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Chapter 11

Leadership and Trust

Chapter 8, Stephen P. Robbins, Mary Coulter, and Nancy Langton, Fundamentals of Management, Fifth Canadian Edition Copyright 2008 Pearson Education Canada

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LEARNING OUTLINE
Follow this Learning Outline as you read and study this chapter

Managers Vs. Leaders


Contrast leaders and managers

Early Leadership Theories


Discuss what research has shown about leadership traits Contrast the findings of the four behavioural leadership theories Explain the dual nature of a leaders behaviour
Chapter 8, Stephen P. Robbins, Mary Coulter, and Nancy Langton, Fundamentals of Management, Fifth Canadian Edition Copyright 2008 Pearson Education Canada

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LEARNING OUTLINE (contd)


Follow this Learning Outline as you read and study this chapter

Contingency Theories of Leadership


Explain how Fiedlers theory of leadership is a contingency model Contrast situational leadership theory and the leader participation model Discuss how path-goal theory explains leadership

Chapter 8, Stephen P. Robbins, Mary Coulter, and Nancy Langton, Fundamentals of Management, Fifth Canadian Edition Copyright 2008 Pearson Education Canada

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LEARNING OUTLINE (contd)


Follow this Learning Outline as you read and study this chapter

Cutting-edge Approaches to Leadership


Differentiate between transactional and transformational leaders Describe charismatic-visionary leadership Discuss what team leadership involves

Current Leadership Issues


Describe the five sources of a leaders power Discuss the issues todays leaders face
Chapter 8, Stephen P. Robbins, Mary Coulter, and Nancy Langton, Fundamentals of Management, Fifth Canadian Edition Copyright 2008 Pearson Education Canada

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Managers Versus Leaders


Not all leaders are managers, nor are all managers leaders.
Managers
Persons whose influence on others is limited to the appointed managerial authority of their positions to reward and punish.

Leaders
Persons with managerial and personal power who can influence others to perform actions beyond those that could be dictated by those persons formal (position) authority alone.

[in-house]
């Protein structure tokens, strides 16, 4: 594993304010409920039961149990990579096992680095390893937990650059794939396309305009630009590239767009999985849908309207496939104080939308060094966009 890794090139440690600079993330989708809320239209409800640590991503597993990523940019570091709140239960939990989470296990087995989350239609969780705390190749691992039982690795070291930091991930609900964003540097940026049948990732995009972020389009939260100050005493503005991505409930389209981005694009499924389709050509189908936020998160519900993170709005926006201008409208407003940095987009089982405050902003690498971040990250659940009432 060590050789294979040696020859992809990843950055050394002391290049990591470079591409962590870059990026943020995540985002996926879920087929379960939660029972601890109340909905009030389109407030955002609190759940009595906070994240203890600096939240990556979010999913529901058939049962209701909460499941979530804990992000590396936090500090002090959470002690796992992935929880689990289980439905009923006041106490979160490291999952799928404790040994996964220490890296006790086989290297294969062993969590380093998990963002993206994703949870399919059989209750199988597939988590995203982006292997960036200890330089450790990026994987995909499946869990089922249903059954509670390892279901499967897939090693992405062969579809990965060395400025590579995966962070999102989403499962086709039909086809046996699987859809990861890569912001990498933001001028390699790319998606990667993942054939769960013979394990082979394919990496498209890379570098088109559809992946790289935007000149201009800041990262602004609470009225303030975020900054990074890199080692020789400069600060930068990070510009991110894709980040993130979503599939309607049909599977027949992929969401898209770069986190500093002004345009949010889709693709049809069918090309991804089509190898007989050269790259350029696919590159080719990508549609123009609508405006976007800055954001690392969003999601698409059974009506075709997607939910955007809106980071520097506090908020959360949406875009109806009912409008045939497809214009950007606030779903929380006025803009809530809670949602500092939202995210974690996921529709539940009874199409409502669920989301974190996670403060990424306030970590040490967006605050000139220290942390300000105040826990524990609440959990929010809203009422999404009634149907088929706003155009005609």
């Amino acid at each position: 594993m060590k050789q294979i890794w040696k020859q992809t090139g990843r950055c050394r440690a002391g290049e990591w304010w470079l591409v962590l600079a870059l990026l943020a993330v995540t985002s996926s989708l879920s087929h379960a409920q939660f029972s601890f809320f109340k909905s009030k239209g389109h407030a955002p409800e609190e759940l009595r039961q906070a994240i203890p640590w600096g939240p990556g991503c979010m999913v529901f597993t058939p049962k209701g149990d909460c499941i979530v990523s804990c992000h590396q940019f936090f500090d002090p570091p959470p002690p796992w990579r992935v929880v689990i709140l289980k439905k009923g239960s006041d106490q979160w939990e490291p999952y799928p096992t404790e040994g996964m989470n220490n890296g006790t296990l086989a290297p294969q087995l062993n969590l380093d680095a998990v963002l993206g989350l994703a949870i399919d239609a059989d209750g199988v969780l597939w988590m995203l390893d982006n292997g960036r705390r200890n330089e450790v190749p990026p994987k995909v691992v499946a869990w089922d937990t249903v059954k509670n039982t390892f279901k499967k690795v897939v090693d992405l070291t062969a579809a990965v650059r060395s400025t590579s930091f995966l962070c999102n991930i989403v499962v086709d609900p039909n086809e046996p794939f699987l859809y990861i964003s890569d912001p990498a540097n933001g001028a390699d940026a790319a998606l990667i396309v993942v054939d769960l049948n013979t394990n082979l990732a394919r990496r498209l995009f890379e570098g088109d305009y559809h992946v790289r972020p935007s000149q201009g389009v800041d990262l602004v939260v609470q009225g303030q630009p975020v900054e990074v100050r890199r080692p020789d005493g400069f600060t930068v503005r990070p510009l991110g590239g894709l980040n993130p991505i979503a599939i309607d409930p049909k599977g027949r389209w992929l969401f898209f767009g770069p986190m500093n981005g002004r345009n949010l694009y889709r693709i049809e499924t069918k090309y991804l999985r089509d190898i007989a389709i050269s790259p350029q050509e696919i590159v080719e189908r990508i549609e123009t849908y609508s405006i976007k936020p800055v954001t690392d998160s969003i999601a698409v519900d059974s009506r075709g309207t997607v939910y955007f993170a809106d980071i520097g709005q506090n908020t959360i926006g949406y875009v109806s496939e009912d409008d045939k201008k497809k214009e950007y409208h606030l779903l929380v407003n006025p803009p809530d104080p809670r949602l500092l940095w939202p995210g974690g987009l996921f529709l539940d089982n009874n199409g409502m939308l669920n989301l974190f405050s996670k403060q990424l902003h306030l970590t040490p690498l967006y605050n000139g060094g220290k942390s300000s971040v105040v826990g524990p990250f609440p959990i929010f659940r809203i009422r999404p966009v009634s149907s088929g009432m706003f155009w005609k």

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Copyright 2005 Prentice Hall, Inc. All rights reserved.

Managers Versus Leaders


Managers
Appointed and Have Formal Authority

Leaders
May Have Managerial Authority and Influence Others

Exhibit 8.1 Distinguishing Managership from Leadership

Chapter 8, Stephen P. Robbins, Mary Coulter, and Nancy Langton, Fundamentals of Management, Fifth Canadian Edition Copyright 2008 Pearson Education Canada

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Early Leadership Theories


Trait Theories (1920s30s)
Research that focused on identifying personal characteristics that differentiated leaders from nonleaders was unsuccessful Later research on the leadership process identified seven traits associated with successful leadership:
Drive, the desire to lead, honesty and integrity, self-confidence, intelligence, job-relevant knowledge, and extraversion

Chapter 8, Stephen P. Robbins, Mary Coulter, and Nancy Langton, Fundamentals of Management, Fifth Canadian Edition Copyright 2008 Pearson Education Canada

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Exhibit 8.2 Seven Traits Associated with Leadership


Drive Desire to lead Honesty and integrity Self-confidence Intelligence Job-relevant knowledge Extraversion

Source: S.A. Kirkpatrick and E.A. Locke, Leadership: Do Traits Really Matter? Academy of Management Executive, May 1991, pp. 48-60; and T.A. Judge, J.E. Bono, R. Ilies, and M. Werner, Personality and Leadership: A Qualitative and Quantitative Review, Journal of Applied Psychology, August 2002, pp. 765780.

Chapter 8, Stephen P. Robbins, Mary Coulter, and Nancy Langton, Fundamentals of Management, Fifth Canadian Edition Copyright 2008 Pearson Education Canada

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Behavioural Theories
University of Iowa Studies (Kurt Lewin)
Identified three leadership styles:
Autocratic style: centralized authority, low participation Democratic style: involvement, high participation, feedback Laissez-faire style: hands-off management

Research findings: mixed results


No specific style was consistently better for producing better performance Employees were more satisfied under a democratic leader than an autocratic leader
Chapter 8, Stephen P. Robbins, Mary Coulter, and Nancy Langton, Fundamentals of Management, Fifth Canadian Edition Copyright 2008 Pearson Education Canada